Welcome to the World Jersey Cattle Bureau








By Peter Ness (Australia)


Milk prices and climatic conditions, are the barometer of a dairy farmer’s confidence.  With depressed world prices for dairy commodities over the last year, and a dry summer & autumn causing a slight decrease in milk production in Australia and New Zealand, that confidence is waning.  In the last couple of months we have seen the spot price for dairy commodities rise quite sharply, so hopefully this will see a rise in the coming year’s milk price for dairy farmers.


New Zealand


Memberships in Jersey NZ, have increased slightly this year, but registrations have decreased marginally.  A new incentive scheme has been put in place to try to bring about more registrations in the near future.  Jerseys in NZ represent just over 12% of the national dairy herd and Jersey NZ are in the process of implementing a strategic plan to lift the jersey breed to 25% by 2025.

Jersey Genome Program – a joint venture between Jersey NZ & CRV AMBreed – is starting to deliver results.  Each year more heifers and bulls are nominated.  The Dairy Industry Good Animal Database – DIGAD, is in the process of being set up.  The present national database is managed by LIC, but will now be managed by Dairy NZ.  As with any new venture, there have been a few teething problems in making the transition.  


Okura Manhatten ET is retiring after more than a decade of service to the NZ and international dairy industry.  He has over 37,600 daughters currently in milk in the national dairy herd in NZ, and has sold over 670,000 straws of semen – of which 294,000 were in export sales.  A further 18,000 straws remain in stock.


The All New Zealand Jersey Show, held at Fielding in January, was judged by Ashley Flemming from Ireland.  Supreme In-Milk Champion was Ferdon Comerica Viyella, bred and owned by Ferdon Genetics.




Jersey Australia has had an exceptional year financially.  The formation of a national body a couple of years ago, has payed dividends this year.


Jersey Australia has seen a slight decrease in membership but registrations were up nearly 7,000.  The office processed 22,941 registrations – a new record.  Classification of members cows was down marginally, but classifications of progeny daughters was well up this year.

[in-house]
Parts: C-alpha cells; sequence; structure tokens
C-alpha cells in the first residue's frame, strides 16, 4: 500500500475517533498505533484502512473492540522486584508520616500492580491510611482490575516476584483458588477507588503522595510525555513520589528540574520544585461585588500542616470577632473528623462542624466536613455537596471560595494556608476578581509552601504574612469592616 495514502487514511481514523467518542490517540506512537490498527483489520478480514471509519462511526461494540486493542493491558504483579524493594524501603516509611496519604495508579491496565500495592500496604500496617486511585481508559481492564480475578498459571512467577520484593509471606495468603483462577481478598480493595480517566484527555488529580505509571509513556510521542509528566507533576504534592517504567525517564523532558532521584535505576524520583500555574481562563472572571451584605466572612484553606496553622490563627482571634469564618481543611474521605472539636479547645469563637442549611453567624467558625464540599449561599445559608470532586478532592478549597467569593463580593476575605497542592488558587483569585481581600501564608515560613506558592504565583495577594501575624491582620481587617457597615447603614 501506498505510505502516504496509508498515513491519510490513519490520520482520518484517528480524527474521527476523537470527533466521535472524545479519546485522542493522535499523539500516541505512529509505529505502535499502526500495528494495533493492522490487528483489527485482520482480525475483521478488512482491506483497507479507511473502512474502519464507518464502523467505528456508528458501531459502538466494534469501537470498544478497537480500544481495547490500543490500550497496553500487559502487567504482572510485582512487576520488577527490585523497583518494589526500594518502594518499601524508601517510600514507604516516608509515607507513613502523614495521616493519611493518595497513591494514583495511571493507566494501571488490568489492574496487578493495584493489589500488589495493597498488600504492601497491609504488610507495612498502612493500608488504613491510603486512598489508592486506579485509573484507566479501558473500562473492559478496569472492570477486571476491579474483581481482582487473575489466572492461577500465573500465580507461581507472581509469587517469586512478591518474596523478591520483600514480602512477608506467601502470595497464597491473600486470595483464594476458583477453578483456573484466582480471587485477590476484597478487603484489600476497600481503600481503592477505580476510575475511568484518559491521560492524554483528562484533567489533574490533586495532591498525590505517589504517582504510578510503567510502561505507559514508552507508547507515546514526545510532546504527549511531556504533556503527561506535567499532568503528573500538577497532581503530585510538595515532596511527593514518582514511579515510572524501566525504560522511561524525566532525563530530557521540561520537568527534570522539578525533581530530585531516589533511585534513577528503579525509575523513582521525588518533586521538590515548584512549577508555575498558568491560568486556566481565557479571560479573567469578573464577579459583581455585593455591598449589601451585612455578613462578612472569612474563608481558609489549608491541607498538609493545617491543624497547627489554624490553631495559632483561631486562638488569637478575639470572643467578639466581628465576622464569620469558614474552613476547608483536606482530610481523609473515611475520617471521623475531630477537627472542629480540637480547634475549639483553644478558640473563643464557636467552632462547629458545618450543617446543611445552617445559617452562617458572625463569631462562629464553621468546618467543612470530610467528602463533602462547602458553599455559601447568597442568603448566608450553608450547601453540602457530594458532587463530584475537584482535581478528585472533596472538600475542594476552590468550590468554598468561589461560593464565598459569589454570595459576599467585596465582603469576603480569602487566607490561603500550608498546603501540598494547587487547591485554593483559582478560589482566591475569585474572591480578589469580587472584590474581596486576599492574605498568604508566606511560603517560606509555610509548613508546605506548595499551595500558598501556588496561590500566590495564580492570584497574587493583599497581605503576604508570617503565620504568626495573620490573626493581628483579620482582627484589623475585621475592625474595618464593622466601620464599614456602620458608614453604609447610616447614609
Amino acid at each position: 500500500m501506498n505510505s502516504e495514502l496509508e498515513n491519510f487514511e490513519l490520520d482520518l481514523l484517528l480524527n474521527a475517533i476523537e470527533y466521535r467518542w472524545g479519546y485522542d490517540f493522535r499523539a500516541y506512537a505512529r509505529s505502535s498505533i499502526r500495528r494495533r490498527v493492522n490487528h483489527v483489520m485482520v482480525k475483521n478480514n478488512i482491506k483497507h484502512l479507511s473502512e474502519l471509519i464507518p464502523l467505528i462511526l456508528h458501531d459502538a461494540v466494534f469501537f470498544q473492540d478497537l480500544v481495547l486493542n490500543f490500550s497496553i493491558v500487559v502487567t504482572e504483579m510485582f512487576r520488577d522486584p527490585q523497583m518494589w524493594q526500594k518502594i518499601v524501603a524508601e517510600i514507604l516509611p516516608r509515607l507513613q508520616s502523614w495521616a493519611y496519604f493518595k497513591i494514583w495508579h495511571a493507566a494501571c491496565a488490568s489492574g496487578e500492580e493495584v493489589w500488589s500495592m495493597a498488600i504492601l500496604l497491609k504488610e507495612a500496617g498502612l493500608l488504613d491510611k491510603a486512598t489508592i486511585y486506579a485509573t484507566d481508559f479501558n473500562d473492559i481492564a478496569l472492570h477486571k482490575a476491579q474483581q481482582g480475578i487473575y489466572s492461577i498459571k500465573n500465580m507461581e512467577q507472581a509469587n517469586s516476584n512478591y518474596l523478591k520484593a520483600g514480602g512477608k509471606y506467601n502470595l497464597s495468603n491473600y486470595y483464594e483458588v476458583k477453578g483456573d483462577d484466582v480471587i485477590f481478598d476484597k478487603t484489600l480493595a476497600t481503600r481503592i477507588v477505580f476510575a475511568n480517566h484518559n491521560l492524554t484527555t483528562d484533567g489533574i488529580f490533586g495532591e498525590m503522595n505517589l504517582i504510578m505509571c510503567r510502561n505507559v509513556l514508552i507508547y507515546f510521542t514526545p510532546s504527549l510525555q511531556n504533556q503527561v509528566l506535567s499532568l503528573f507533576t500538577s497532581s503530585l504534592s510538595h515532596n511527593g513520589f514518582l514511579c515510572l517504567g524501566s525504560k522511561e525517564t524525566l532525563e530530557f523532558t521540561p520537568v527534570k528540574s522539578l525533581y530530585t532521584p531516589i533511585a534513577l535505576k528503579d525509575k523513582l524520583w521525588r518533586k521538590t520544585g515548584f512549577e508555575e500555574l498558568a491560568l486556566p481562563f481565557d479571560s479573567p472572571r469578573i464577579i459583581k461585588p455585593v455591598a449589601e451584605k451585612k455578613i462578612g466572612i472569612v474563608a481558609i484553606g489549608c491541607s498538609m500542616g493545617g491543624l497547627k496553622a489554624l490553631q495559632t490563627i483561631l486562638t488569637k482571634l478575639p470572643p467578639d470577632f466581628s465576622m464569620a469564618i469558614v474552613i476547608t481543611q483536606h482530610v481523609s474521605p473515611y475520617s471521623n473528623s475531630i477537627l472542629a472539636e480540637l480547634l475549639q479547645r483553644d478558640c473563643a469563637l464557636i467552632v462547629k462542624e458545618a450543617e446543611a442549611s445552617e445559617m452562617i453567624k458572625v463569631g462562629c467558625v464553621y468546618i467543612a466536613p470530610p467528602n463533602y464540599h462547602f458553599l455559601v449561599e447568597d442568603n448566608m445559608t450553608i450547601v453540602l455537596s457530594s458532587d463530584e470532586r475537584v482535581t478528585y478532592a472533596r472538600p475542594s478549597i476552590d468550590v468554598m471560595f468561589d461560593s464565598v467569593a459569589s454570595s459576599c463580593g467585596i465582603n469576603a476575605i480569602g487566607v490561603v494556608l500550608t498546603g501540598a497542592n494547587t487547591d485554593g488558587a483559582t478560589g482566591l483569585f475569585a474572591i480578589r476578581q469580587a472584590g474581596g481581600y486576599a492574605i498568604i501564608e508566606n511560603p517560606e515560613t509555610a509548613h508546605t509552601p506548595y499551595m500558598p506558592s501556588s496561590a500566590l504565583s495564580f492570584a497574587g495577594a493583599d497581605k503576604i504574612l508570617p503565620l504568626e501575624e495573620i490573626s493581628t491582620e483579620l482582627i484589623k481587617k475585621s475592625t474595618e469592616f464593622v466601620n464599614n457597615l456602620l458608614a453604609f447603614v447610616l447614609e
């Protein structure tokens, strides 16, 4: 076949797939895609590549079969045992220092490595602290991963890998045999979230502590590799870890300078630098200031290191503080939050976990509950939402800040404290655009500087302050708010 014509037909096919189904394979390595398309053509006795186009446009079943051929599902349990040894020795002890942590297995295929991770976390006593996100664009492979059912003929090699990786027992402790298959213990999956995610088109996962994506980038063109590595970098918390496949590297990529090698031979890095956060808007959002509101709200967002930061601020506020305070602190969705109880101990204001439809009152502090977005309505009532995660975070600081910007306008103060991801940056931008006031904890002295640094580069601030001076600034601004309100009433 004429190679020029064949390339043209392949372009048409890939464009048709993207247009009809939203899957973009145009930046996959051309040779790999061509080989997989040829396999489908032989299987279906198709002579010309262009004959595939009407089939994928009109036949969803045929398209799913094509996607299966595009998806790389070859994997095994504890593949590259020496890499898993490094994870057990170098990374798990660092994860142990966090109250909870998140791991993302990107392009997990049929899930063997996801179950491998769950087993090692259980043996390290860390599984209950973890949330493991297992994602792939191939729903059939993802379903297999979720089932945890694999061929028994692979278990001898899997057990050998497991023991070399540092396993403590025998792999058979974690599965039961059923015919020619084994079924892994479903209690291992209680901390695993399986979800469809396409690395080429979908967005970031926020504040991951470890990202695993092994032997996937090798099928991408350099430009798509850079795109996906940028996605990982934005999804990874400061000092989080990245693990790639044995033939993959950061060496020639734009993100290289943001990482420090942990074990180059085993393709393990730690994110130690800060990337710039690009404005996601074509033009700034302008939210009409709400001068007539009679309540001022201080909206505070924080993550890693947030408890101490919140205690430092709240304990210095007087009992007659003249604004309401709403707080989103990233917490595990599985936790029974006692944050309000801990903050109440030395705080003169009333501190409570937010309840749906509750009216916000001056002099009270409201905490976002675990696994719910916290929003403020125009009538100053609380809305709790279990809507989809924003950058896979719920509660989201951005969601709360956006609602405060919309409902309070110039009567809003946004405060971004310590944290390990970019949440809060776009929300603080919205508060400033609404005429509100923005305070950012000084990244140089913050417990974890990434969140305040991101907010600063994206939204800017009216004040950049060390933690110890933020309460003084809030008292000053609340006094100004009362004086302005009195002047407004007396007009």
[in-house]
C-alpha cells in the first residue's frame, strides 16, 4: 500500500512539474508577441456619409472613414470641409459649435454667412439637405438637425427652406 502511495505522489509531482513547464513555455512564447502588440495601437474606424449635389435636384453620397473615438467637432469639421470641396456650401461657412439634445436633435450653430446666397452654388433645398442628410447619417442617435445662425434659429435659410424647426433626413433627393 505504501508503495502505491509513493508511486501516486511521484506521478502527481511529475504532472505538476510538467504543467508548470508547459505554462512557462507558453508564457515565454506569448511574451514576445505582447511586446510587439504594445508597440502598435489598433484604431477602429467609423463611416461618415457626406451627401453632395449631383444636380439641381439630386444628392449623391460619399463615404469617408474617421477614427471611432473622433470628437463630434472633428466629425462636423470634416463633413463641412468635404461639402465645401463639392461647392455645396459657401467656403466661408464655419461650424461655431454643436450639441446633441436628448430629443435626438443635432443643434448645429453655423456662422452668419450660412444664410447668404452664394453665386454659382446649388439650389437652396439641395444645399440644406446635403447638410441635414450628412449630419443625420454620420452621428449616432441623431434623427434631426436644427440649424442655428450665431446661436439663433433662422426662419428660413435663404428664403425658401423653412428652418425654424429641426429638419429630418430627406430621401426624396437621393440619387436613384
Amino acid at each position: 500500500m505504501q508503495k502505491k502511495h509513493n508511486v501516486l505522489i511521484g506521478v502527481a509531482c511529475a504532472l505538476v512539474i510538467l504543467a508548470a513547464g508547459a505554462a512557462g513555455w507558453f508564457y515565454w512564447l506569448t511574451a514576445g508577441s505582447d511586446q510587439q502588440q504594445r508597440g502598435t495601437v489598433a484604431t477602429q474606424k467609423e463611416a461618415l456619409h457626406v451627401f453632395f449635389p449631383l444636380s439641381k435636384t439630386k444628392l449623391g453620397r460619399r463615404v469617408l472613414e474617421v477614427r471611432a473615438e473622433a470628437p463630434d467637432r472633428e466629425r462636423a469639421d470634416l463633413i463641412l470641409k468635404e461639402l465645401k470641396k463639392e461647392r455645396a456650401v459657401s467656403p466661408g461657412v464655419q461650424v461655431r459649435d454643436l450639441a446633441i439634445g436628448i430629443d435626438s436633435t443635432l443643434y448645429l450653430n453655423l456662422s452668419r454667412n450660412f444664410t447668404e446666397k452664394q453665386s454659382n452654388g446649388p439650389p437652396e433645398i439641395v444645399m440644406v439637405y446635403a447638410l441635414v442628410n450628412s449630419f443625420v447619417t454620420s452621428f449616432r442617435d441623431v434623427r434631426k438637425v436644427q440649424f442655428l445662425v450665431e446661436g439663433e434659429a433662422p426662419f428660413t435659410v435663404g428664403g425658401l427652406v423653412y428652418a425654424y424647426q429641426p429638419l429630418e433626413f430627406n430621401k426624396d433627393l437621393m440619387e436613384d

The demand for jerseys is increasing.  The jersey breed is 13% of the national dairy herd, but 15% of semen sold over the past year was jersey.  The average sale price of registered jerseys through Dairy Livestock Services, from 1/3/12 to 28/2/13, was $3930/head, up from $2234/head.  Top price paid was $16,500 – achieved twice.  These sales generated $1,422,780 of gross income for our members.


The export of jersey cattle has grown, with orders of over 3,000 head going to China this year.  The Middle East, Pakistan and Russia are also showing interest in importing jersey cattle.

Australian jersey semen is gaining popularity worldwide and Genetic Australia announced recently that over 100,000 doses of Beulah Tananak Badger had been sold in South Africa.

August 2012, saw the first official release of genomic results for jerseys in Australia. This would not have happened without the support of members, through the collection of 4000 cow tail hair and donation of semen straws for testing through the DNA Project.


At the International Dairy Week, held in January at Tatura in Victoria, Johannes van Eeden from South Africa, judged Riverside Country Lollypop bred by Riverside Jerseys, to be the Champion Female.  Premier Breeder was Brunchilli Farming Trust along with Brian & Vicki Wilson & family as winners of the Premier Exhibitor.


Jersey enthusiasts in the Oceania Region would like to pass on their condolences to the Perchard family on the passing of Ann, Patron of the World Jersey Cattle Bureau.


Respectfully submitted

Peter Ness


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